Neanderthals were able to 'develop their own tools'
Neanderthals were keen on innovation and technology and developed tools all on their own, scientists say.
A new study challenges the view that our close relatives could advance only through contact with Homo sapiens.
The team says climate change was partly responsible for forcing Neanderthals to innovate in order to survive.
The research is set to appear in the Journal of Archaeological Method and Theory in December.
"Basically, I am rehabilitating Neanderthals," said Julien Riel-Salvatore, assistant professor of anthropology at the University of Colorado in Denver, who led the seven-year study.
"They were far more resourceful than we have given them credit for."
Neanderthals were first discovered in Germany's Neander Valley in 1856.
It is believed that they lived in Europe and parts of Asia. Close examination of the found fossils shows that they shared 99.5-99.9% of modern humans' DNA, which makes them our closest relatives.
They had short, muscular bodies, large brains, prominent facial features and barrel chests.
Neanderthals split from our evolutionary line some 500,000 years ago, and disappeared off the face of the Earth about 30,000 years ago.
Since the first discovery, anthropologists have been trying to crack the mystery of the vanished culture, also debating whether or not Neanderthals were evolving on their own or through contact with Homo sapiens.
During the research, Dr Riel-Salvatore and his colleagues examined Neanderthal sites across Italy.
About 42,000 years ago, Homo sapiens and Neanderthals were already living in the northern and central parts of the area.
At that time, an entirely new group appeared in the south.
The researchers believe that the southerners were also Neanderthals, of a culture named Uluzzian.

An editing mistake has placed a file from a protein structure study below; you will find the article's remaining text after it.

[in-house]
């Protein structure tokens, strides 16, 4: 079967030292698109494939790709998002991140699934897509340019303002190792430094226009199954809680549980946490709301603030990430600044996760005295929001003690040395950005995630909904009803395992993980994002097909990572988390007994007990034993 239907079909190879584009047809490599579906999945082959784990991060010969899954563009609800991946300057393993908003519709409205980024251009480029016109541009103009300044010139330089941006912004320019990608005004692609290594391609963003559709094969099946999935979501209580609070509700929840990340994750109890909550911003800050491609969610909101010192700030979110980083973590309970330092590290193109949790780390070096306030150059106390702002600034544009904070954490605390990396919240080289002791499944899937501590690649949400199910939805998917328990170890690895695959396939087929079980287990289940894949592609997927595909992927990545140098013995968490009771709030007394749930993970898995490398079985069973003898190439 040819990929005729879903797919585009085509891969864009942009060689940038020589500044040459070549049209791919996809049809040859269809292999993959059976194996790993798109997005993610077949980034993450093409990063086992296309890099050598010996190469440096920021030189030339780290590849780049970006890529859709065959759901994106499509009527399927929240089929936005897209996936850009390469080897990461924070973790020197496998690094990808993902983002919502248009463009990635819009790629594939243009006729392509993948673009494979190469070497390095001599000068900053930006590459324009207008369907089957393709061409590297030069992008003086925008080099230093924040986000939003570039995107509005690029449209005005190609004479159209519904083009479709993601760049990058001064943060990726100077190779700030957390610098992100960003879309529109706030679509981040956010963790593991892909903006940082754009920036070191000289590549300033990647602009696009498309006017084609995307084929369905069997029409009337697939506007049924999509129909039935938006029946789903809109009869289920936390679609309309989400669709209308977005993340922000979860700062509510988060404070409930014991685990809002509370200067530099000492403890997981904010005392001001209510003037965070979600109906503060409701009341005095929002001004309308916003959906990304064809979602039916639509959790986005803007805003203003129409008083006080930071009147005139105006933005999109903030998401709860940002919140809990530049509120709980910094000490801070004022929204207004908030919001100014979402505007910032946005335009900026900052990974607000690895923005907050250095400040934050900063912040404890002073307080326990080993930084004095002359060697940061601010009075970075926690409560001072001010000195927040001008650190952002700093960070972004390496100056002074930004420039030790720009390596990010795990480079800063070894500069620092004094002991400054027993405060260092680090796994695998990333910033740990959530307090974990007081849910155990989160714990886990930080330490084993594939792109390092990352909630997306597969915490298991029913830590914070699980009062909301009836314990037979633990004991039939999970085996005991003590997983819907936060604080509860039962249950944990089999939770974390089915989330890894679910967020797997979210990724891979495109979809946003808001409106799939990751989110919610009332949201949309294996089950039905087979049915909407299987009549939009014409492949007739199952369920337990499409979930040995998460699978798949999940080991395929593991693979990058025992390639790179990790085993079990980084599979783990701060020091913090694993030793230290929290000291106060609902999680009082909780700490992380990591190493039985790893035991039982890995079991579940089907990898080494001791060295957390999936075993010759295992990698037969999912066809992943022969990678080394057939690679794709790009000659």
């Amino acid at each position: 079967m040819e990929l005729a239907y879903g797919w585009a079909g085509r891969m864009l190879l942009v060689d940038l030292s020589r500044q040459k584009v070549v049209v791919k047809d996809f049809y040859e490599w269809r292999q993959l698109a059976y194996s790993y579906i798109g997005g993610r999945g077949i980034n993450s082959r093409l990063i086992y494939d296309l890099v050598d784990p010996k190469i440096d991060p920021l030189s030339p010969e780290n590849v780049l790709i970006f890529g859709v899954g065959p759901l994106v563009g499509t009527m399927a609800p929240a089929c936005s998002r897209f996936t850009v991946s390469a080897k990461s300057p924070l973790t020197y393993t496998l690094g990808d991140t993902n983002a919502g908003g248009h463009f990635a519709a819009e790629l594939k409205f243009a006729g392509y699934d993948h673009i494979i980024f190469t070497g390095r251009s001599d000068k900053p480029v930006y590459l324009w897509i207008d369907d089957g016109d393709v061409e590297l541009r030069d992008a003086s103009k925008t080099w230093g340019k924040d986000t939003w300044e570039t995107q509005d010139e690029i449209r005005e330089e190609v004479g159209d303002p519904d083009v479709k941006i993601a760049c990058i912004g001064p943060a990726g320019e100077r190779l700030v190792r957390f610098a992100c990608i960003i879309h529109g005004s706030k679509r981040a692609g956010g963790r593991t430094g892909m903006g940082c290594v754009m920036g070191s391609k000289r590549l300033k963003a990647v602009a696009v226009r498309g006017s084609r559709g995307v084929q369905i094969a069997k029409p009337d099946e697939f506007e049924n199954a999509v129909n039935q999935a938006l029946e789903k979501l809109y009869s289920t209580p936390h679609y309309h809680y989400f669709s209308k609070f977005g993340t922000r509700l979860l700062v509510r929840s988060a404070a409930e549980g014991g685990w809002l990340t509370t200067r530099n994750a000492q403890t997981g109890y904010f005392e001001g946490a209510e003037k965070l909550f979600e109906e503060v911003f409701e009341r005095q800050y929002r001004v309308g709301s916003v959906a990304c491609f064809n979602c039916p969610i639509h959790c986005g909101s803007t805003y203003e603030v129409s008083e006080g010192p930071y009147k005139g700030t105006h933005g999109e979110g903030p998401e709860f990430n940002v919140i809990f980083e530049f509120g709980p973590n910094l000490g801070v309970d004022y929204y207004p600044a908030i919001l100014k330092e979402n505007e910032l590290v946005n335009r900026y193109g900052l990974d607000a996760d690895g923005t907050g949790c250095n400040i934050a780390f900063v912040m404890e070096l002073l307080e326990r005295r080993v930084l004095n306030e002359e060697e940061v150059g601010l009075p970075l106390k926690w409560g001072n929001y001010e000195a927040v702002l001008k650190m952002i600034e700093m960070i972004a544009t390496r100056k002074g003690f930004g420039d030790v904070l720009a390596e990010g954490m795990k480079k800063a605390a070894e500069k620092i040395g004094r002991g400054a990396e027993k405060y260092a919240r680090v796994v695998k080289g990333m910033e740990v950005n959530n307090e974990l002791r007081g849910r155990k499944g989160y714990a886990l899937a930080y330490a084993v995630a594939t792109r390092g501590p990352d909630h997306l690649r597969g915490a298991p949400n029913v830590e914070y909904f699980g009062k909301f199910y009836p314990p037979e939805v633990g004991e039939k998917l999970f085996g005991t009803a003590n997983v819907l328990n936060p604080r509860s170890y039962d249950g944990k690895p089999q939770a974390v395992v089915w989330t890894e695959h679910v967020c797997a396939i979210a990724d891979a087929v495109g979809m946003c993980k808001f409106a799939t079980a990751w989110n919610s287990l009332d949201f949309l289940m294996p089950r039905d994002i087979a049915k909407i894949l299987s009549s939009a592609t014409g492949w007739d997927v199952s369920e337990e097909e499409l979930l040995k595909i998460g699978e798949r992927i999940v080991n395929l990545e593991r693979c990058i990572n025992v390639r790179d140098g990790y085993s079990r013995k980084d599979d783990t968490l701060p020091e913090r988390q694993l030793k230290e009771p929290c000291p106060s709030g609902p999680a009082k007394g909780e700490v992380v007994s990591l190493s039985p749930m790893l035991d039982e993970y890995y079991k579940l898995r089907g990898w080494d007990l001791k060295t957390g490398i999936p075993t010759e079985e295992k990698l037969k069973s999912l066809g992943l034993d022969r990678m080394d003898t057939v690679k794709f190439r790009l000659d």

Dr Riel-Salvatore's team was astonished to find quite a few innovations throughout the area, even though the Uluzzians were isolated from Homo sapiens.
They discovered projectile points, ochre, bone tools, ornaments and possible evidence of fishing and small game hunting.
"My conclusion is that if the Uluzzian is a Neanderthal culture, it suggests that contacts with modern humans are not necessary to explain the origin of this new behaviour.
"This stands in contrast to the ideas of the past 50 years that Neanderthals had to be acculturated to [modern] humans to come up with this technology.
"When we show Neanderthals could innovate on their own, it casts them in a new light.
"It 'humanises' them, if you will."
The researchers believe that one reason that forced Neanderthals to innovate was a shift in climate.
When the area where they were living started to become increasingly open and arid, they had no choice but to adapt - or die out.
"The fact that Neanderthals could adapt to new conditions and innovate shows they are culturally similar to us," said Dr Riel-Salvatore.
He added that they were also similar biologically, and should be considered a subspecies of human rather than a different species.
"My research suggests that they were a different kind of human, but humans nonetheless.
"We are more brothers than distant cousins."